USAID LAND TENURE and PROPERTY RIGHTS PORTAL

Liberia

Liberia

Liberia is rich in natural resources, including valuable timber species, significant biodiversity, and mineral resources, including iron ore, gold and diamonds. Agriculture provides a livelihood for the majority of the population, with most farming carried out on small landholdings, but there are also a number of large commercial plantations.

Liberia has an urban-based elite, the descendants of freed slaves from the US and Caribbean. The majority of indigenous Africans live in rural areas. The land-tenure system reflects this division of the population. Throughout coastal Liberia, the urban elites use a Western statutory system of land ownership based on individual fee simple titles. In the Liberian hinterland, indigenous Africans use their own customary systems, which are based on community or collective ownership of discrete territories.

At first, state policy recognized customary ownership as full ownership rights, whether or not formally titled. It now recognizes only usufruct rights of possession and use of undocumented customary claims. This policy has permitted the state to grant concessions for vast tracks of customary lands, as well as to create national parks and reserves. It has also contributed to conflict, as indigenous communities lost their food and livelihood source and an important lynchpin of their cultural heritage. In addition, during the civil war, a new national forestry law was passed, decreeing that forest resources (trees), as distinguished from forest lands, belong to the state. This effectively took away community access to forest resources even when these were on the community‘s own lands.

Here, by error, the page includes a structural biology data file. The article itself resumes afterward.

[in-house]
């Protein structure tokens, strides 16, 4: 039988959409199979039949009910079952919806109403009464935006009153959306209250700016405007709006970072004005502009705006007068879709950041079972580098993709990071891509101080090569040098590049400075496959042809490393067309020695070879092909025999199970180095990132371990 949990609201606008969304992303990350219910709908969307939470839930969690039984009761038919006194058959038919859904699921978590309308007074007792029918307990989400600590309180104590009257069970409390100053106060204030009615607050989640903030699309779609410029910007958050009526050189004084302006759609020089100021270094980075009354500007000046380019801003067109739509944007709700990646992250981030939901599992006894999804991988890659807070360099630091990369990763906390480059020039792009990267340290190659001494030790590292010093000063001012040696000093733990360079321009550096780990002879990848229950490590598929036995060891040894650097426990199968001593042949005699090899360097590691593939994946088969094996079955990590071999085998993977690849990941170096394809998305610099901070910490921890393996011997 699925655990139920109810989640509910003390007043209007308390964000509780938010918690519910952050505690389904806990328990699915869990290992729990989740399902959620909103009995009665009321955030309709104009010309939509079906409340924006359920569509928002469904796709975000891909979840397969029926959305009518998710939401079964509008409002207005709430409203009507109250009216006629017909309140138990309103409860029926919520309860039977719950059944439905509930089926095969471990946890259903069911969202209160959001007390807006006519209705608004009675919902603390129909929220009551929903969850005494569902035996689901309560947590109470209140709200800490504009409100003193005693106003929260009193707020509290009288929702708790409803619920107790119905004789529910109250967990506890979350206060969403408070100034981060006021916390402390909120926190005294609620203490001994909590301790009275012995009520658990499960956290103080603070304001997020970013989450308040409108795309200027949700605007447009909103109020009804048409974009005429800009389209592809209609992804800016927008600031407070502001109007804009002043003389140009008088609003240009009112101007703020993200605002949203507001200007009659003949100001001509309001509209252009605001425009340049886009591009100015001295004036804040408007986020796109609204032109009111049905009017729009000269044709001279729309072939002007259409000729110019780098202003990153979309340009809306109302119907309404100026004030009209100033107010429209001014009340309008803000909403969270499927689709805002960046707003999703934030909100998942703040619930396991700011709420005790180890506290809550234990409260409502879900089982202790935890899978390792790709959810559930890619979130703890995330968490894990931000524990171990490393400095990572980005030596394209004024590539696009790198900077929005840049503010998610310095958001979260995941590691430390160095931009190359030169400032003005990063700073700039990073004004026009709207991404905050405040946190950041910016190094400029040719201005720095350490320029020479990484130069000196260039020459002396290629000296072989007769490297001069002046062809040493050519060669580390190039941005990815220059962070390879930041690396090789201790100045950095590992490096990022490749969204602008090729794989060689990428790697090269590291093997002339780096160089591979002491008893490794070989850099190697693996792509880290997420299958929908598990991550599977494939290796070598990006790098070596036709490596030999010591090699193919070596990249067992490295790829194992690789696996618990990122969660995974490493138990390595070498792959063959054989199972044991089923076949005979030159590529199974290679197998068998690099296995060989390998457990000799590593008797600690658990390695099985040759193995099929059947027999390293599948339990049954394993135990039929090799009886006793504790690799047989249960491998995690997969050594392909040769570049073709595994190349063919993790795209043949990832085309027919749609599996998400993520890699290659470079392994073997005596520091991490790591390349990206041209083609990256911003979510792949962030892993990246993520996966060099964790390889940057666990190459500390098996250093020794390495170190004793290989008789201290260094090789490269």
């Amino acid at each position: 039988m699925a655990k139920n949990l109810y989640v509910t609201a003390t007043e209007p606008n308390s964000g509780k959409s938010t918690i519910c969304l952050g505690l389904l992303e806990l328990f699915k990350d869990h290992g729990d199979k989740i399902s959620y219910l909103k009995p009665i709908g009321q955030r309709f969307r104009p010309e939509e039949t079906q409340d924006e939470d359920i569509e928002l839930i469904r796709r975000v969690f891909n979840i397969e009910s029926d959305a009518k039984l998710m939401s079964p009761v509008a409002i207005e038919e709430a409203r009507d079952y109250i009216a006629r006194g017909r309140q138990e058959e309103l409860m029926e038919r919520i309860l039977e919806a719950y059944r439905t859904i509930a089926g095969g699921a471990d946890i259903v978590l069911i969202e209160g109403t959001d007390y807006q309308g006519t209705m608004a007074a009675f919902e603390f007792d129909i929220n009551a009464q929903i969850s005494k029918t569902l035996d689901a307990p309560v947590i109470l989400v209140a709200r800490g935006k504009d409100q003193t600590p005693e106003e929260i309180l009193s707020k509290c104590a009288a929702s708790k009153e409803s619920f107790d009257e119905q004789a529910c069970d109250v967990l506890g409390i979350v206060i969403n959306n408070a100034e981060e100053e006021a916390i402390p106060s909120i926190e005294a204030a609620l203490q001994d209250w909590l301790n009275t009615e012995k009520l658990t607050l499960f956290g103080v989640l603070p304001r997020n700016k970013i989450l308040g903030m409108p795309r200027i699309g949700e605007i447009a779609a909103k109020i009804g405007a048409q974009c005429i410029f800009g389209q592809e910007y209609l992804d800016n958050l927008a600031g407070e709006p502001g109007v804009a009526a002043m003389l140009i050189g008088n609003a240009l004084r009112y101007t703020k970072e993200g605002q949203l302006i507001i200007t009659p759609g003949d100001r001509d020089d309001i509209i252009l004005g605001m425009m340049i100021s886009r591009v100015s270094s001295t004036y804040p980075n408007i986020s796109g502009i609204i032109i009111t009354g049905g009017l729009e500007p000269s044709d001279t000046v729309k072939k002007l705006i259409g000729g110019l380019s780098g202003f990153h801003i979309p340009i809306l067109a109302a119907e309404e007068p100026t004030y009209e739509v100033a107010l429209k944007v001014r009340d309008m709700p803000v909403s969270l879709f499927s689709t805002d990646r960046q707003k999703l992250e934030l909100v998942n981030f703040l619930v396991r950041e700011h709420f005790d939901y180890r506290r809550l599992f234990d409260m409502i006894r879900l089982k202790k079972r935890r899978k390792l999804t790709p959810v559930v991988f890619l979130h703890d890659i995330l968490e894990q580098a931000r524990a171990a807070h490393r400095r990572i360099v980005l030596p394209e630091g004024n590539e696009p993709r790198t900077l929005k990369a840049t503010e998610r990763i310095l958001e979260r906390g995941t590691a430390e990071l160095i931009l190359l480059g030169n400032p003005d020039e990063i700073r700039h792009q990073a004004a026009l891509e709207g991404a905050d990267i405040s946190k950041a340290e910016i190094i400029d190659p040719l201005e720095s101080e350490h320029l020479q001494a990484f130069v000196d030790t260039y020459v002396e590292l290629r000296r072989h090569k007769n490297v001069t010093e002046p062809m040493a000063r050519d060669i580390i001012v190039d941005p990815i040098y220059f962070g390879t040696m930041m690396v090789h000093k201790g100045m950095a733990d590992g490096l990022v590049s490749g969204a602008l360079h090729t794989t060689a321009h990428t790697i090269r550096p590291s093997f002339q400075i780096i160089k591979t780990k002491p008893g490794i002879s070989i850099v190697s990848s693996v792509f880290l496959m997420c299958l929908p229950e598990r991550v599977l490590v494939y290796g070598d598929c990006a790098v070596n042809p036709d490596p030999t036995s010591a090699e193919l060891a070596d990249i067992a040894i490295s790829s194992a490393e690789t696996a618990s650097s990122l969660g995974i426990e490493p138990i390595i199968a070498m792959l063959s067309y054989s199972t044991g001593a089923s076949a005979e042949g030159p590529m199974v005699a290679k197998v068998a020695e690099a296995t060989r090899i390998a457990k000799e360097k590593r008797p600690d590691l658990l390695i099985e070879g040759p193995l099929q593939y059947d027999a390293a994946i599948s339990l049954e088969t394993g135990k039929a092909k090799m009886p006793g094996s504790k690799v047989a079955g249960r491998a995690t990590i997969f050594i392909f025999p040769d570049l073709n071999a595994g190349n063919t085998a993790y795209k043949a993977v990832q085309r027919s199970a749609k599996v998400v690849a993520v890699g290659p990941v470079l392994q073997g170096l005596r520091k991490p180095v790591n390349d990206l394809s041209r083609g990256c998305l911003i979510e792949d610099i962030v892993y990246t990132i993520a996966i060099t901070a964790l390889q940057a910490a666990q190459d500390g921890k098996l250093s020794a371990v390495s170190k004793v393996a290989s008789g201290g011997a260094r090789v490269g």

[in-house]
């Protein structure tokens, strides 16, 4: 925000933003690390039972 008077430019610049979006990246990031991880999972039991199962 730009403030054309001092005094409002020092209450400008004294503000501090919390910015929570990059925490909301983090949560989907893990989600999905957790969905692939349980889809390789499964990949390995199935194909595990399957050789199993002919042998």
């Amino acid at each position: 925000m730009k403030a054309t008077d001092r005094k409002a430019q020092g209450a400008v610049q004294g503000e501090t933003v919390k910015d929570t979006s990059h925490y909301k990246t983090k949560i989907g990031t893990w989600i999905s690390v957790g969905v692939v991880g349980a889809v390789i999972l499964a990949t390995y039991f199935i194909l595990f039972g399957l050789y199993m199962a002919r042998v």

The causes of Liberia‘s recently concluded 14-year civil war were multiple, but central to the war was conflict over land and natural resource rights. While key sector reforms have been introduced in the post-conflict period, there is still more work to be done with respect to land policy reform, land dispute resolution, legal recognition of customary rights and the promotion of community forestry development.

SPOTLIGHTS

IN CASE YOU MISSED IT

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Did you miss the online discussion on the meaning and application of “legitimate land rights?” Watch the recording here.

MOBILE SOLUTIONS MATTER

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USAID has developed two mobile applications, or apps, that support land tenure and land use. Watch this video about the apps now.

WHERE WE WORK

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Interactive map with information on U.S. Government (USAID and MCC) programs that strengthen land tenure and property rights.